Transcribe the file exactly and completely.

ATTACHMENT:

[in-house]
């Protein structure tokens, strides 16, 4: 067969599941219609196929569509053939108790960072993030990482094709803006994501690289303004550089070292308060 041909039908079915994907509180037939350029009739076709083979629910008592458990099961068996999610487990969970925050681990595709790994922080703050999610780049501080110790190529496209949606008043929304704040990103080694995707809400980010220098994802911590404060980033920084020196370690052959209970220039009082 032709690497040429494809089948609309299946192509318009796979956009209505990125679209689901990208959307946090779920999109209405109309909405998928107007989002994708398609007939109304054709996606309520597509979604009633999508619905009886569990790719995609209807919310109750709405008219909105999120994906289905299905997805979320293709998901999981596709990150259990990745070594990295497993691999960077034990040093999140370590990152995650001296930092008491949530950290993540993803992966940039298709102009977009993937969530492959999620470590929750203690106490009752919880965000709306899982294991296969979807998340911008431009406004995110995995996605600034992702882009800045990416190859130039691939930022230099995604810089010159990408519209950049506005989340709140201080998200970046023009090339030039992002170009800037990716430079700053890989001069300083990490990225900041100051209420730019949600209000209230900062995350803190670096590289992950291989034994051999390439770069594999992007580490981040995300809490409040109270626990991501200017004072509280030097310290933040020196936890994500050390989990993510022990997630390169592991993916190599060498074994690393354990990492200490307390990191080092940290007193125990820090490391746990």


[in-house]
């Protein structure tokens, strides 16, 4: 067969599941219609196929569509053939108790960072993030990482094709803006994501690289303004550089070292308060 041909039908079915994907509180037939350029009739076709083979629910008592458990099961068996999610487990969970925050681990595709790994922080703050999610780049501080110790190529496209949606008043929304704040990103080694995707809400980010220098994802911590404060980033920084020196370690052959209970220039009082 032709690497040429494809089948609309299946192509318009796979956009209505990125679209689901990208959307946090779920999109209405109309909405998928107007989002994708398609007939109304054709996606309520597509979604009633999508619905009886569990790719995609209807919310109750709405008219909105999120994906289905299905997805979320293709998901999981596709990150259990990745070594990295497993691999960077034990040093999140370590990152995650001296930092008491949530950290993540993803992966940039298709102009977009993937969530492959999620470590929750203690106490009752919880965000709306899982294991296969979807998340911008431009406004995110995995996605600034992702882009800045990416190859130039691939930022230099995604810089010159990408519209950049506005989340709140201080998200970046023009090339030039992002170009800037990716430079700053890989001069300083990490990225900041100051209420730019949600209000209230900062995350803190670096590289992950291989034994051999390439770069594999992007580490981040995300809490409040109270626990991501200017004072509280030097310290933040020196936890994500050390989990993510022990997630390169592991993916190599060498074994690393354990990492200490307390990191080092940290007193125990820090490391746990």